Building greening economies
The global community was spooked by the election of Donald Trump. The new president of the USA has earned the sobriquet of a “climate denier” and has promised to always put America first. However, there is cautious optimism that his presidency will not overturn the global agenda in this regard. But thus far, within his first 100 days in office, he is following through on his electoral campaign promises by officially promoting coal digging, among others. Still, it is too early to assess if investors would spend money on new mining operations and create new jobs in this industry.
Observers hope that some of Trump’s cabinet members will work to positively influence his views on the UN Framework Convention on Climate Change – and multilateral agreements in general. US policy may actually align with reality over time. International policymakers know that global agreements cannot be reversed easily.
In the meantime, stakeholders around the world are pressing ahead, drafting strategies for climate-change mitigation and adaptation. Action is similarly needed to achieve the Sustainable Development Goals (SDGs). International cooperation is becoming ever more important, as the world population is growing and efforts must be made to ensure that everyone can live a life in dignity without global development exceeding planetary boundaries.
Limiting global warming is the most important issue. Should it exceed two degrees on average, the impacts will spin out of control and will undo whatever progress being made in other fields. It was promising that many countries ratified the Paris Agreement so fast that it took force not even a year after being agreed in December 2015.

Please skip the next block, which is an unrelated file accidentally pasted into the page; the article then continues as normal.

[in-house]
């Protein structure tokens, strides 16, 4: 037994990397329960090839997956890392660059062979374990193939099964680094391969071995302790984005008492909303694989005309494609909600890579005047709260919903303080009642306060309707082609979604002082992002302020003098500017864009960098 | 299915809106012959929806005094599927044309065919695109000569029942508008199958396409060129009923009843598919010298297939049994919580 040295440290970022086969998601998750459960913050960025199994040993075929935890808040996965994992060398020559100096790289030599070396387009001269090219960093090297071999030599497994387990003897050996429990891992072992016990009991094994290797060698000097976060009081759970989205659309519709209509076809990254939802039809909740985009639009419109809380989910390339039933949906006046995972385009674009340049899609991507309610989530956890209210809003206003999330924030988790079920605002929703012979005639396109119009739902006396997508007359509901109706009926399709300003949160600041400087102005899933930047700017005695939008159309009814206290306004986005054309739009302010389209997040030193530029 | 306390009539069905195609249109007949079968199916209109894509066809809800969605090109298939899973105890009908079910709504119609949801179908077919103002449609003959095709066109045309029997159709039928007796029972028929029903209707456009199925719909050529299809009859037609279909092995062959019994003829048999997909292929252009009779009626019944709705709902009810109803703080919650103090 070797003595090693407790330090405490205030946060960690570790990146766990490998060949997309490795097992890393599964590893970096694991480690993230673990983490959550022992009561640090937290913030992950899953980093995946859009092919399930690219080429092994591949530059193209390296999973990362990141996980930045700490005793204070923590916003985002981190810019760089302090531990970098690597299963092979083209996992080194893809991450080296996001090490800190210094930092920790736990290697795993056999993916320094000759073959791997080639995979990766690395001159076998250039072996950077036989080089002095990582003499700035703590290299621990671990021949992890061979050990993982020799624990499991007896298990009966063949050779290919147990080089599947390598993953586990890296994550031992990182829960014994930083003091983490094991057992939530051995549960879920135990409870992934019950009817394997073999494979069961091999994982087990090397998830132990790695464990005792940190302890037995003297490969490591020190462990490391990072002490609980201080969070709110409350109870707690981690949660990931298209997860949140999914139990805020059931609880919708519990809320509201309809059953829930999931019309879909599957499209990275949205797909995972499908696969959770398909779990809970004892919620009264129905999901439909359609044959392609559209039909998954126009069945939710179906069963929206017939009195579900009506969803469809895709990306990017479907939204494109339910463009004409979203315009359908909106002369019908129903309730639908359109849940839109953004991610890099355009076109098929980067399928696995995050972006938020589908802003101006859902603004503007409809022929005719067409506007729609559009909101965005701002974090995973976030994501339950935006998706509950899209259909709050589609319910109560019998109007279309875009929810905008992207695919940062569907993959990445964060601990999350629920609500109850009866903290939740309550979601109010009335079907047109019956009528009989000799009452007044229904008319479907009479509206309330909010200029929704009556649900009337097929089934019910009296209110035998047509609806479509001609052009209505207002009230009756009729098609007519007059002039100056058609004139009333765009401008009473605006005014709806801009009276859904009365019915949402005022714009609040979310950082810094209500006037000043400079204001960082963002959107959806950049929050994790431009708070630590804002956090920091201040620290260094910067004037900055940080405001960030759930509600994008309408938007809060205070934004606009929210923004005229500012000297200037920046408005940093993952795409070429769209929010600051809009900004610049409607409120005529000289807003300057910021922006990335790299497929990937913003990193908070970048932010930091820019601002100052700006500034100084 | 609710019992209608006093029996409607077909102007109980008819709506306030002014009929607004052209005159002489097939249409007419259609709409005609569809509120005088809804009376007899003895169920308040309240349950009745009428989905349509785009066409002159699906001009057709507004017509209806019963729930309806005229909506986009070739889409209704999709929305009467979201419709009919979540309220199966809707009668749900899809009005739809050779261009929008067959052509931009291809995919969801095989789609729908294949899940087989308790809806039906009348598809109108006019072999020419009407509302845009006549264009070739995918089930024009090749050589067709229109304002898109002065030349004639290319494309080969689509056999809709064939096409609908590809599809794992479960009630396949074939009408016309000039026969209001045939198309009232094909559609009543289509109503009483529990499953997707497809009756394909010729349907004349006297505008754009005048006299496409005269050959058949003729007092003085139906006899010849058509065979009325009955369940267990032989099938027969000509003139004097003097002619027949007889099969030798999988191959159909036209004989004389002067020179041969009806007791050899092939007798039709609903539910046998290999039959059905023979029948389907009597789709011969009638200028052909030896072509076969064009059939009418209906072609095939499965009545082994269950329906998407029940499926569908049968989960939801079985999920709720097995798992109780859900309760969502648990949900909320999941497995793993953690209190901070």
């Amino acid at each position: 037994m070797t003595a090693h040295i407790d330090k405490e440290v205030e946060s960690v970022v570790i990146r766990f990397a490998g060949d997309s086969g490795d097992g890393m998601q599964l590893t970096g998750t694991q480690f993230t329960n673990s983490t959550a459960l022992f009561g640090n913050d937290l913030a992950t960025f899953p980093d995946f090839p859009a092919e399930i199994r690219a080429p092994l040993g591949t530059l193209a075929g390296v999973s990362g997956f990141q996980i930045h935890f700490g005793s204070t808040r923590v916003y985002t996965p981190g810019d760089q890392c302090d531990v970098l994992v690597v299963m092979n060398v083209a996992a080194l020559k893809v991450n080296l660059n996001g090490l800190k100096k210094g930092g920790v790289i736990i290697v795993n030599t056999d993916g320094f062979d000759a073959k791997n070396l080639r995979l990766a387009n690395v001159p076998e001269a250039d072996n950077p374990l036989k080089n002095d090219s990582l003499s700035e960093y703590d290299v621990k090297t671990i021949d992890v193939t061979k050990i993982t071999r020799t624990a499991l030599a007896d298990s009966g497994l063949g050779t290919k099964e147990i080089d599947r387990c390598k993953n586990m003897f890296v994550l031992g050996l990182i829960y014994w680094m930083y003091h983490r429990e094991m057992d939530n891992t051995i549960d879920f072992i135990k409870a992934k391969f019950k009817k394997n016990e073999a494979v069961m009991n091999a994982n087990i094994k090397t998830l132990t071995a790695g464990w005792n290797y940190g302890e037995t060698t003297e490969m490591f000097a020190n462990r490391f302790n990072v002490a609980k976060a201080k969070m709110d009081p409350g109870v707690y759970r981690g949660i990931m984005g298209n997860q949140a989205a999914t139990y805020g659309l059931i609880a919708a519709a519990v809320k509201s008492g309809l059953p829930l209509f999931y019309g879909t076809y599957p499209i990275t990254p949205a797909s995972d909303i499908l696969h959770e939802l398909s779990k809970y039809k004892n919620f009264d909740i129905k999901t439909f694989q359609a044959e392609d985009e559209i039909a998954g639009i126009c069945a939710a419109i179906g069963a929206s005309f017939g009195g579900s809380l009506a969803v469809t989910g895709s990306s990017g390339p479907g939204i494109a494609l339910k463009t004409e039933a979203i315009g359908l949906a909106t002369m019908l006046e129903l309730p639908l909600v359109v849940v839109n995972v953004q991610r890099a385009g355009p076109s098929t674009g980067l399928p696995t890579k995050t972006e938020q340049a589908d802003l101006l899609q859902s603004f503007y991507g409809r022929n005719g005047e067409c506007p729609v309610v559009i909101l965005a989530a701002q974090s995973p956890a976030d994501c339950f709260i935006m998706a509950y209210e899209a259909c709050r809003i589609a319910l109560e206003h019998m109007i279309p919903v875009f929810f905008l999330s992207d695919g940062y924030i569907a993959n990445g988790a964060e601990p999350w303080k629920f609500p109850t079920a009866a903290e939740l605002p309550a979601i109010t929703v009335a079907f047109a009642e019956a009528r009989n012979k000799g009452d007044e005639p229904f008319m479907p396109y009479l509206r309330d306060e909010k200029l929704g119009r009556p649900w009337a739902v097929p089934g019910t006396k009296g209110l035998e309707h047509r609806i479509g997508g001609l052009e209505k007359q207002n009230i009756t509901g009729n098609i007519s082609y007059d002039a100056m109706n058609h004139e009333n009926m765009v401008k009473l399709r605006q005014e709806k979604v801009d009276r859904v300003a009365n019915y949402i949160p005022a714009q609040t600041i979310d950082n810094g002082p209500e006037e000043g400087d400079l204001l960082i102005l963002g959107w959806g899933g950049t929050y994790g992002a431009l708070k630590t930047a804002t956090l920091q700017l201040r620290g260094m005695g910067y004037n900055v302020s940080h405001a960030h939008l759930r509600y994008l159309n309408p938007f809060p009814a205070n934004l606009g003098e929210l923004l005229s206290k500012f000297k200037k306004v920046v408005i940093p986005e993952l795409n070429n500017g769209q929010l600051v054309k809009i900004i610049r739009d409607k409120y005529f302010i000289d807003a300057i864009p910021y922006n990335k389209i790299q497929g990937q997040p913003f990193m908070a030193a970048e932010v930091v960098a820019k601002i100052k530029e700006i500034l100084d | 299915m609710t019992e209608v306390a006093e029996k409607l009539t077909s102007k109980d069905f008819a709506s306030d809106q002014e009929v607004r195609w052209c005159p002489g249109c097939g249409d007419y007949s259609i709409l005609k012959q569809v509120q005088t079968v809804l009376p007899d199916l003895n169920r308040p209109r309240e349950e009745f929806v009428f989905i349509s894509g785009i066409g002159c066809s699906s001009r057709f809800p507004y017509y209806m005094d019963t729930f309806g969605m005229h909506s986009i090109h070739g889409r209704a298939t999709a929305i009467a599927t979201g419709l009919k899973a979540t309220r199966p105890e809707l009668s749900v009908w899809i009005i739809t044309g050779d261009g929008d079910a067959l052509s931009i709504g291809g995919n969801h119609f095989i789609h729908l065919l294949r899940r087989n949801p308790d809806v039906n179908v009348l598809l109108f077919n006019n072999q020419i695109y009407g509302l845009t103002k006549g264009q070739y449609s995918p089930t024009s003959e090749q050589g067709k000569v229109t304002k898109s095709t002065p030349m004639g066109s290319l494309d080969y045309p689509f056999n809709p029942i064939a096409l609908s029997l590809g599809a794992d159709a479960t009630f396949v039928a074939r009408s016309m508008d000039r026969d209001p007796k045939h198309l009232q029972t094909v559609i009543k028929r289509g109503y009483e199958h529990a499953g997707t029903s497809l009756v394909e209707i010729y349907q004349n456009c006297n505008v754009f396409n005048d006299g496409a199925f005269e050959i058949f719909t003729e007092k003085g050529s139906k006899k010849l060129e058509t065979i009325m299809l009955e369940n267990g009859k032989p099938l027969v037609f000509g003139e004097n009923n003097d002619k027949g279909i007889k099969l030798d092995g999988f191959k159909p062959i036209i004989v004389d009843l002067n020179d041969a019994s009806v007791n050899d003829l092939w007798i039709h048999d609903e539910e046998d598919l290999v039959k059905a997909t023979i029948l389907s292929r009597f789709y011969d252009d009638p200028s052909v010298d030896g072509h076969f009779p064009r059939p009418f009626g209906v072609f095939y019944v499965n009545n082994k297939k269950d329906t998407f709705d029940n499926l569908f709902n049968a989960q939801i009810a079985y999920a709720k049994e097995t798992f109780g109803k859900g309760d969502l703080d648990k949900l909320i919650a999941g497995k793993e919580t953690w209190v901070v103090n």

Global action against global warming has thus shifted to strategic programming. Some of the plans are already gaining traction. Global investments in renewable energy totalled $ 286 billion in 2015. This sum was three percent larger than the previous global investment record of 2011 (Frankfurt School, UNEP and Bloomberg, 2016). In 2016, moreover, investments in coal and gas-fired electricity generation accounted for only half of the money invested in renewable power generation around the world.
The force of the trend towards renewable energy differs from country to country. China alone accounted for 55 % of the total respective investment last year, while Africa’s share was less than five percent.
The plain truth is that low-income countries cannot keep pace without international assistance. Unfortunately, the advanced countries appear to be reneging on their pledges to help finance both mitigation of – and adaptation to – climate change in the developing world, including Africa. There is ample reason to doubt that the developed countries will actually make the annual $ 100 billion available for these purposes by 2020 as promised:
- Virtually all advanced countries have been bedeviled by weak economic growth since the global financial crisis of 2007/2008.
- The economic malaise is driving populist nationalistic sentiments in Europe and the USA.
- The developing world has ceased to be monolithic. A few countries have been making significant economic and financial progress, so people in donor countries feel that official develop assistance (ODA) is no longer warranted. However, the less fortunate countries continue to depend on ODA.
Change driven by business decisions
Africa must not be left behind in the transition to the green economy. Otherwise it will be even worse off than it is today. At the same time, it is in the enlightened self-interest of Africa’s private sector to mobilise investment capital for climate action. For obvious reasons, greening the economy depends on business decisions.
In Africa, power generation and agriculture matter in particular. These sectors are less developed than urban service sectors. Promisingly, several countries, including Nigeria, have recently enacted reforms. They have relaxed statist control and are geared to mobilising private-sector capital. It is worth noting that private investments in agriculture and the power sector will drive progress towards achieving various SDGs, in particular the eradication of poverty.